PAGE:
Here are some pictures of me fangirling, I hope I didn't freak her out haha

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Monday, February 13, 2017

ARC review: Miranda and Caliban

25670396Title: Miranda and Caliban
Author: Jacqueline Carey
Genre: Fantasy, Retelling

My rating: 3 of 5 stars

Goodreads Summary:Miranda is a lonely child. For as long as she can remember, she and her father have lived in isolation in the abandoned Moorish palace. There are chickens and goats, and a terrible wailing spirit trapped in a pine tree, but the elusive wild boy who spies on her from the crumbling walls and leaves gifts on their doorstep is the isle’s only other human inhabitant. There are other memories, too: vague, dream-like memories of another time and another place. There are questions that Miranda dare not ask her stern and controlling father, who guards his secrets with zealous care: Who am I? Where did I come from? The wild boy Caliban is a lonely child, too; an orphan left to fend for himself at an early age, all language lost to him. When Caliban is summoned and bound into captivity by Miranda’s father as part of a grand experiment, he rages against his confinement; and yet he hungers for kindness and love.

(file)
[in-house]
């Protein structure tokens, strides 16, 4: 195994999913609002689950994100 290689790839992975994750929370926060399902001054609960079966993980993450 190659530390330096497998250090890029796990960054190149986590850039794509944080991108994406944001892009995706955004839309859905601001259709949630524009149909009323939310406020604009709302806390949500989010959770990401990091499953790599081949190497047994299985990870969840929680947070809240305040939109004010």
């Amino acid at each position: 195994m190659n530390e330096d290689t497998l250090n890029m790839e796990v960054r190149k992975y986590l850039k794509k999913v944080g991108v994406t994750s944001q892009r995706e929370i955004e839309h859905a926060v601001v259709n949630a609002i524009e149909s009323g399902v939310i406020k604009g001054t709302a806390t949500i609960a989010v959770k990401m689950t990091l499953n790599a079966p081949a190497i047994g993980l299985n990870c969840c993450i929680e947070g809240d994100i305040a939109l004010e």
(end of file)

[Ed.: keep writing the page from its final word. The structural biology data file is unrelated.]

I am a huge fan of retellings/re-imaginings of classic stories, be it fairy tales or Shakespeare. I was naturally really excited to read this prequel/re-imagining to Shakespeare's The Tempest. Full disclosure, I didn't love the original but I thought it had a really cool premise and I was excited to see how Carey put a spin on it.

I liked how this book subverted the roles/morality of characters from the original; Prospero is a sinister patriarch, Ariel is a malicious spirit, Caliban is a wild yet innocent boy growing up under Prospero's tyrranical watch, Miranda is an intelligent young woman who learns that perhaps Papa doesn't know best.